Role: Personal use Aircraft
National Origin: United States
Manufacturer: Paramount Aircraft
First Flight: 1929
Primary User: Civilian Owners
Number Built: Serial numbers through 9
The Paramount “Cabinaire” was an interesting example in a small family-type air-plane; trim and very compact, it didn’t have that big expensive look and seems to be a craft one would thoroughly enjoy owning and flying around the home port. Rather unusual too is the fact that the “Cabinaire” was an enclosed biplane and introduced at a time when the big switch was being made to monoplanes for a craft of this type. It doesn’t take much imagination to see the underlying purpose for this particular selection of configuration and realize that it was perhaps guided by a desire for an abundance of wing area around a fuselage that was hardly much bigger than the average 3 place biplane of the open cockpit type.
Consequently, the result of this selection is a petite 4 place airplane that is about 500 lbs. lighter than the average monoplane of this capacity with a performance on 165 h.p. that would otherwise not have been possible. Quite proud of the “Cabinaire” and rightfully so, Walter Carr demonstrated its ability on every opportunity; as a contestant in the hard-fought National Air Tour for 1930, he flew the “Cabinaire” model 165, NC17M, to 15th place amongst a very determined field.
Walter J. Carr, the designer of the “Cabinaire” biplane series, was a pioneer pilot that was well known in Michigan flying circles with exhibition flights that date back to at least 1915. Typical of many old-timers who saw plenty of room for improvement in the old crates they were then flying, Carr took a fling at building airplanes and designed the “Maiden Saginaw” in 1924.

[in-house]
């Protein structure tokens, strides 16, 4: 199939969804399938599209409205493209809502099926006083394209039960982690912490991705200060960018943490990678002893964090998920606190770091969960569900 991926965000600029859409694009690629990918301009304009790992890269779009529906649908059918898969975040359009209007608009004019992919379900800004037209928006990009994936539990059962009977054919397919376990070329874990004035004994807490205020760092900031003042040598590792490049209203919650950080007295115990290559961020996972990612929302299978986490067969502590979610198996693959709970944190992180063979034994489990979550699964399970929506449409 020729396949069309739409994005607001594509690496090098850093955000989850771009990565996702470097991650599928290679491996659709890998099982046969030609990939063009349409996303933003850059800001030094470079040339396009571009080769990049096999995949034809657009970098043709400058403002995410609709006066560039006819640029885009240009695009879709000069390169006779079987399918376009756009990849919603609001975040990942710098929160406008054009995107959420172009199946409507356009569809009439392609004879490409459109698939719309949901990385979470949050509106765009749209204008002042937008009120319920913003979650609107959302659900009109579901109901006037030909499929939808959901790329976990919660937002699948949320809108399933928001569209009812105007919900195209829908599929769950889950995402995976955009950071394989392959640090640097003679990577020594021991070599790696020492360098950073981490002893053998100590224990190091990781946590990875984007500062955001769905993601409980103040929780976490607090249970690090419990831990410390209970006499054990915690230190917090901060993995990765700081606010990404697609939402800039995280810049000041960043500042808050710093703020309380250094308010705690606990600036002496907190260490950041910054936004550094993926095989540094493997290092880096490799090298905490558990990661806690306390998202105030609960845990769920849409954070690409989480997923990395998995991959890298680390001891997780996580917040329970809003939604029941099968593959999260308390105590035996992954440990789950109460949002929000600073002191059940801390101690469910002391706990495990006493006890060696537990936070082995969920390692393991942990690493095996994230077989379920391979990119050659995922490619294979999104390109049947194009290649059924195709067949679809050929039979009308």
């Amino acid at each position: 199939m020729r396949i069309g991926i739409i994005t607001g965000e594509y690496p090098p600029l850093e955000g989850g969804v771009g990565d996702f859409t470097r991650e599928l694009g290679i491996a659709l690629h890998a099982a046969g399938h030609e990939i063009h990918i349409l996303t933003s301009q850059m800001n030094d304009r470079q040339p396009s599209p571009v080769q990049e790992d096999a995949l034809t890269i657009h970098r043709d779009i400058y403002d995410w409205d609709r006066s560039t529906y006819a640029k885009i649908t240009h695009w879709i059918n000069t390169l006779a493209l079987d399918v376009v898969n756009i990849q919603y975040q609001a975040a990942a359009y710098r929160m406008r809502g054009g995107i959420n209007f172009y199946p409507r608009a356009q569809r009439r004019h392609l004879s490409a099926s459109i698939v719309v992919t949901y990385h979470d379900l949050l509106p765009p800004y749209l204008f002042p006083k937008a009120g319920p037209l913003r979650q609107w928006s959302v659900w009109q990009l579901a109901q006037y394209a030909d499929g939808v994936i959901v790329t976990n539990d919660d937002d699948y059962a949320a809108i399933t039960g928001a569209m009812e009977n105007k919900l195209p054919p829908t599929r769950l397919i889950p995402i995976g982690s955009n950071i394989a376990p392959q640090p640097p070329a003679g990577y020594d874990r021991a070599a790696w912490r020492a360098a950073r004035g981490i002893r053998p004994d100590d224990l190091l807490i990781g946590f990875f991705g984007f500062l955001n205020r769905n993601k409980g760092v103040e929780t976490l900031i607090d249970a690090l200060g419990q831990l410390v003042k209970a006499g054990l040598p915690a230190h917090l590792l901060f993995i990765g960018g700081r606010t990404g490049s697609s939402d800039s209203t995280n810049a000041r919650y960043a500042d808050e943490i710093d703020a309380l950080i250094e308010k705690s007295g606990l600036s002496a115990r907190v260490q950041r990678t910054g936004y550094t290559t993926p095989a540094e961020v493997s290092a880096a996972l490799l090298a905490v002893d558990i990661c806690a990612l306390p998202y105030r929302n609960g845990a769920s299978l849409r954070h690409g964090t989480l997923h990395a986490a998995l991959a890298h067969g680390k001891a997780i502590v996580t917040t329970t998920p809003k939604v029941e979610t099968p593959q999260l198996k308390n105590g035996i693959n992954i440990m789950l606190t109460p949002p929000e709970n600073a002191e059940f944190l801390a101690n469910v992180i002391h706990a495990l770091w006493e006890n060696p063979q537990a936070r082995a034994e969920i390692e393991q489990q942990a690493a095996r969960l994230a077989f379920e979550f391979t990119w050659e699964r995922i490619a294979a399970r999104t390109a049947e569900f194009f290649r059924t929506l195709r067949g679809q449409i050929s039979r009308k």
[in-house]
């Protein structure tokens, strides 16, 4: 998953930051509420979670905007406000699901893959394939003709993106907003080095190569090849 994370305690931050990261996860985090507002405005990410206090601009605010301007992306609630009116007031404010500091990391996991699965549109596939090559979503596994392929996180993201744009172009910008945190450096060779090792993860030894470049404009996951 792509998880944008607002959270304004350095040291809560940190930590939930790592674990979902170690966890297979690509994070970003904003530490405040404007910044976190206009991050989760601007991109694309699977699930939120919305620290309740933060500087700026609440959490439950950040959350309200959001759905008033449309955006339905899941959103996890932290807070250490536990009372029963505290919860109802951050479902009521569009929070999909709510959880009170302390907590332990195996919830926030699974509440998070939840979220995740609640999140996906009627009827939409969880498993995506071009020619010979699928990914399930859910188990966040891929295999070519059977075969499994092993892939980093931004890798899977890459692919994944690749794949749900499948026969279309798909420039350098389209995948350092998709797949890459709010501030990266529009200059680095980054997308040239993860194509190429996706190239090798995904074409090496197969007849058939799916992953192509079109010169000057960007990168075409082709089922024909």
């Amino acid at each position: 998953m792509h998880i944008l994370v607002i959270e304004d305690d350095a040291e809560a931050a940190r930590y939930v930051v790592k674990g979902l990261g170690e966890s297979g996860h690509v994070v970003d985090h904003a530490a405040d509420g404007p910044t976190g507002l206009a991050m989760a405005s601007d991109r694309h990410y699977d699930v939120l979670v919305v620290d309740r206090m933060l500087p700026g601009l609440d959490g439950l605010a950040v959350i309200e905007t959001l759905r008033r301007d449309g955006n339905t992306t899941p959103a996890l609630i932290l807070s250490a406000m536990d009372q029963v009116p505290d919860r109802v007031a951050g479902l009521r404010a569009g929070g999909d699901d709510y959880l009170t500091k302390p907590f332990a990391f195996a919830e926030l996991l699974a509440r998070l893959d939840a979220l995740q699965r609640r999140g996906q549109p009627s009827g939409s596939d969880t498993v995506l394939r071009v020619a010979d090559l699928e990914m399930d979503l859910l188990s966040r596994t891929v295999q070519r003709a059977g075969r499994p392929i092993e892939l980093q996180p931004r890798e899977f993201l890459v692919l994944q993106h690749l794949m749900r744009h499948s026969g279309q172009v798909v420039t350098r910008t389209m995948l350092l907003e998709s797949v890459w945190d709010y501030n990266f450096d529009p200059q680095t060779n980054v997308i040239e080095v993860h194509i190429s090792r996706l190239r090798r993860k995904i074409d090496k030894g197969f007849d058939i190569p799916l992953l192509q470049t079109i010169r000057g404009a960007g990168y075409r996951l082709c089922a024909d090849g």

Walter Carr undertook to test-fly the first Warner “Scarab” engine in 1927 which had been mounted in his own “Travel Air” biplane. With 156 hours of flying time recorded on this first Warner engine (Serial # 1), tests were pronounced satisfactory, the engine received its government approval and Carr fell heir to this first engine which he also later used in his first “Cabinaire” type. Stories vary to some extent as stories will, but from close examination of the prototype airplane in this series it is easy to believe that Walter Carr’s own “Travel Air” was the back-bone for his first “Cabinaire”, right down to the “elephant ear” ailerons and all. We could say that the “Travel Air” was added to here and there and modified into a “Cabinaire”. With flight tests performed and many lessons learned, the next “Cabinaire” though still very similar was redesigned in a personality all its own and in a craft that harbored many innovations. Organized late in 1928, Paramount Aircraft had their “Cabinaire” series in development for nearly a year before receiving government approval for manufacture.
The Paramount Cabinaire model 165 was a cabin biplane of rather petite proportion that seated 4 in fair comfort but in chummy proximity. Powered with the 5 cyl. Wright J6 engine of 165 h.p. performance compared favorably to the very best and economy per seat-mile was one of its cardinal features. Planned especially for the private owner or the low-budget business man, the “Cabinaire” cabin biplane was designed as an ideal family-type airplane or an economical air-taxi that could operate cheaply and easily in and out of smaller airports adjacent to the smaller towns, towns that one would find in out of way places and not be limited to the well developed airfields in the bigger cities. The first batch of “Cabinaires” were powered with the 110 h.p. Warner engine and it is surprising the performance that was available from this 4-seated craft; well arranged aerodynamically its behavior was positive and enjoyable. The type certificate number for the 165 h.p. Wright J6 (R-540) engine was issued 11-2-29 to Paramount Aircraft, Saginaw, Michigan.
NC17M, serial number 7, joined the museum collection in 2023.